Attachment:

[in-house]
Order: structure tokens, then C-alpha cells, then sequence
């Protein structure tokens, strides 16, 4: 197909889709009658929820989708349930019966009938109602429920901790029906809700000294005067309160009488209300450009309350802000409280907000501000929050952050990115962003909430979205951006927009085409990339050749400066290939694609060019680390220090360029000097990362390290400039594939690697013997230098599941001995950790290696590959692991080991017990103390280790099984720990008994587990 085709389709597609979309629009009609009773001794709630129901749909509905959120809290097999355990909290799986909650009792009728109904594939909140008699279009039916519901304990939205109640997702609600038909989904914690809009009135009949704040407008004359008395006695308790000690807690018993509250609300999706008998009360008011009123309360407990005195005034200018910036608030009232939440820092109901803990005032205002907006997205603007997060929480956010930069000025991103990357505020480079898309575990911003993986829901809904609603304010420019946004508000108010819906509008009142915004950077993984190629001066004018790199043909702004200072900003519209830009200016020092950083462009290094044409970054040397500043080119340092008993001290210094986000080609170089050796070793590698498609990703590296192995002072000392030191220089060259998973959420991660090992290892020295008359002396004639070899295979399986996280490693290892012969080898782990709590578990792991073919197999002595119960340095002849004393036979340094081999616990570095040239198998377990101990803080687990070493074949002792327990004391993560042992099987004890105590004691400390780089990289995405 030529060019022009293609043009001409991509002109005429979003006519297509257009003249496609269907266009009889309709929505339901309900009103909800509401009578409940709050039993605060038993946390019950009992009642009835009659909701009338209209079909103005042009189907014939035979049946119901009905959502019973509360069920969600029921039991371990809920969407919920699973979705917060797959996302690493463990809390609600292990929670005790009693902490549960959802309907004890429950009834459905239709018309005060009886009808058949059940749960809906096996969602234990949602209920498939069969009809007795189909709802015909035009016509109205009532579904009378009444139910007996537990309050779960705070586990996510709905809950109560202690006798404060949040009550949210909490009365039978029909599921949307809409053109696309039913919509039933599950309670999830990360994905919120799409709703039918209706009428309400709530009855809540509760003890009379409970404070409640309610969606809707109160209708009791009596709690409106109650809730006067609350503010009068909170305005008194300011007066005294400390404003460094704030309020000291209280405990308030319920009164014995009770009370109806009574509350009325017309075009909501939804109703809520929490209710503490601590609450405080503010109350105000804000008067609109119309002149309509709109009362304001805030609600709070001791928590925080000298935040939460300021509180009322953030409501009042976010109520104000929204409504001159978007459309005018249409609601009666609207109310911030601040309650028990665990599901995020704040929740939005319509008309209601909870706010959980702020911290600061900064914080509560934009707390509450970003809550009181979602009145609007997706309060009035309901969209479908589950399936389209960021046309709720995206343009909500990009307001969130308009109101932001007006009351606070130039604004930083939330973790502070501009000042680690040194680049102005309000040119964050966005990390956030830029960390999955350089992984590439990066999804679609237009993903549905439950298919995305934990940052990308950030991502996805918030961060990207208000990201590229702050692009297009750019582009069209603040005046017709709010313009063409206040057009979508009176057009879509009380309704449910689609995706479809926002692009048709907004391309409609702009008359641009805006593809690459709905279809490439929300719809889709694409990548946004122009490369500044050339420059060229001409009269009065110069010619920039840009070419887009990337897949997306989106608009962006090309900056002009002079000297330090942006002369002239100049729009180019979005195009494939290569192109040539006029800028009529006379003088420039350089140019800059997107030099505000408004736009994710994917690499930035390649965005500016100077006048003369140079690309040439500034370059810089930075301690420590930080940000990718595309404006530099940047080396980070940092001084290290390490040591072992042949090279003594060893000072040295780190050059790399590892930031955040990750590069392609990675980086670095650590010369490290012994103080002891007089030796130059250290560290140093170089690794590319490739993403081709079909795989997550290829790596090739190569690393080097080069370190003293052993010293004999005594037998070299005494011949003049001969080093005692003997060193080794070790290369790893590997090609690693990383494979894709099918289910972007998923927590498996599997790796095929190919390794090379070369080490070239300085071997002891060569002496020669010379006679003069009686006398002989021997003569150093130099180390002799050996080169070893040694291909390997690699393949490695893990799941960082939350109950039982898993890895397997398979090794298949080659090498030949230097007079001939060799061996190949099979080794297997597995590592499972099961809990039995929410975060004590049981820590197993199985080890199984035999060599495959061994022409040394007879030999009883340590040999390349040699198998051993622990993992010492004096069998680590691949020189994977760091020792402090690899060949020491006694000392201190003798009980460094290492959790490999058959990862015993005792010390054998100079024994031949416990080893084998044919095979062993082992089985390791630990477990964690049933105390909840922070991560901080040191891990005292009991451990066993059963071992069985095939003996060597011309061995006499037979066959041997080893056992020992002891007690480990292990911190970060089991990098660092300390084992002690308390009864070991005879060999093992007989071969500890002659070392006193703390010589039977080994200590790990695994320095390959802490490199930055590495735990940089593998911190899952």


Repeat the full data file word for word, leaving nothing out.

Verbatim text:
[in-house]
Order: structure tokens, then C-alpha cells, then sequence
């Protein structure tokens, strides 16, 4: 197909889709009658929820989708349930019966009938109602429920901790029906809700000294005067309160009488209300450009309350802000409280907000501000929050952050990115962003909430979205951006927009085409990339050749400066290939694609060019680390220090360029000097990362390290400039594939690697013997230098599941001995950790290696590959692991080991017990103390280790099984720990008994587990 085709389709597609979309629009009609009773001794709630129901749909509905959120809290097999355990909290799986909650009792009728109904594939909140008699279009039916519901304990939205109640997702609600038909989904914690809009009135009949704040407008004359008395006695308790000690807690018993509250609300999706008998009360008011009123309360407990005195005034200018910036608030009232939440820092109901803990005032205002907006997205603007997060929480956010930069000025991103990357505020480079898309575990911003993986829901809904609603304010420019946004508000108010819906509008009142915004950077993984190629001066004018790199043909702004200072900003519209830009200016020092950083462009290094044409970054040397500043080119340092008993001290210094986000080609170089050796070793590698498609990703590296192995002072000392030191220089060259998973959420991660090992290892020295008359002396004639070899295979399986996280490693290892012969080898782990709590578990792991073919197999002595119960340095002849004393036979340094081999616990570095040239198998377990101990803080687990070493074949002792327990004391993560042992099987004890105590004691400390780089990289995405 030529060019022009293609043009001409991509002109005429979003006519297509257009003249496609269907266009009889309709929505339901309900009103909800509401009578409940709050039993605060038993946390019950009992009642009835009659909701009338209209079909103005042009189907014939035979049946119901009905959502019973509360069920969600029921039991371990809920969407919920699973979705917060797959996302690493463990809390609600292990929670005790009693902490549960959802309907004890429950009834459905239709018309005060009886009808058949059940749960809906096996969602234990949602209920498939069969009809007795189909709802015909035009016509109205009532579904009378009444139910007996537990309050779960705070586990996510709905809950109560202690006798404060949040009550949210909490009365039978029909599921949307809409053109696309039913919509039933599950309670999830990360994905919120799409709703039918209706009428309400709530009855809540509760003890009379409970404070409640309610969606809707109160209708009791009596709690409106109650809730006067609350503010009068909170305005008194300011007066005294400390404003460094704030309020000291209280405990308030319920009164014995009770009370109806009574509350009325017309075009909501939804109703809520929490209710503490601590609450405080503010109350105000804000008067609109119309002149309509709109009362304001805030609600709070001791928590925080000298935040939460300021509180009322953030409501009042976010109520104000929204409504001159978007459309005018249409609601009666609207109310911030601040309650028990665990599901995020704040929740939005319509008309209601909870706010959980702020911290600061900064914080509560934009707390509450970003809550009181979602009145609007997706309060009035309901969209479908589950399936389209960021046309709720995206343009909500990009307001969130308009109101932001007006009351606070130039604004930083939330973790502070501009000042680690040194680049102005309000040119964050966005990390956030830029960390999955350089992984590439990066999804679609237009993903549905439950298919995305934990940052990308950030991502996805918030961060990207208000990201590229702050692009297009750019582009069209603040005046017709709010313009063409206040057009979508009176057009879509009380309704449910689609995706479809926002692009048709907004391309409609702009008359641009805006593809690459709905279809490439929300719809889709694409990548946004122009490369500044050339420059060229001409009269009065110069010619920039840009070419887009990337897949997306989106608009962006090309900056002009002079000297330090942006002369002239100049729009180019979005195009494939290569192109040539006029800028009529006379003088420039350089140019800059997107030099505000408004736009994710994917690499930035390649965005500016100077006048003369140079690309040439500034370059810089930075301690420590930080940000990718595309404006530099940047080396980070940092001084290290390490040591072992042949090279003594060893000072040295780190050059790399590892930031955040990750590069392609990675980086670095650590010369490290012994103080002891007089030796130059250290560290140093170089690794590319490739993403081709079909795989997550290829790596090739190569690393080097080069370190003293052993010293004999005594037998070299005494011949003049001969080093005692003997060193080794070790290369790893590997090609690693990383494979894709099918289910972007998923927590498996599997790796095929190919390794090379070369080490070239300085071997002891060569002496020669010379006679003069009686006398002989021997003569150093130099180390002799050996080169070893040694291909390997690699393949490695893990799941960082939350109950039982898993890895397997398979090794298949080659090498030949230097007079001939060799061996190949099979080794297997597995590592499972099961809990039995929410975060004590049981820590197993199985080890199984035999060599495959061994022409040394007879030999009883340590040999390349040699198998051993622990993992010492004096069998680590691949020189994977760091020792402090690899060949020491006694000392201190003798009980460094290492959790490999058959990862015993005792010390054998100079024994031949416990080893084998044919095979062993082992089985390791630990477990964690049933105390909840922070991560901080040191891990005292009991451990066993059963071992069985095939003996060597011309061995006499037979066959041997080893056992020992002891007690480990292990911190970060089991990098660092300390084992002690308390009864070991005879060999093992007989071969500890002659070392006193703390010589039977080994200590790990695994320095390959802490490199930055590495735990940089593998911190899952």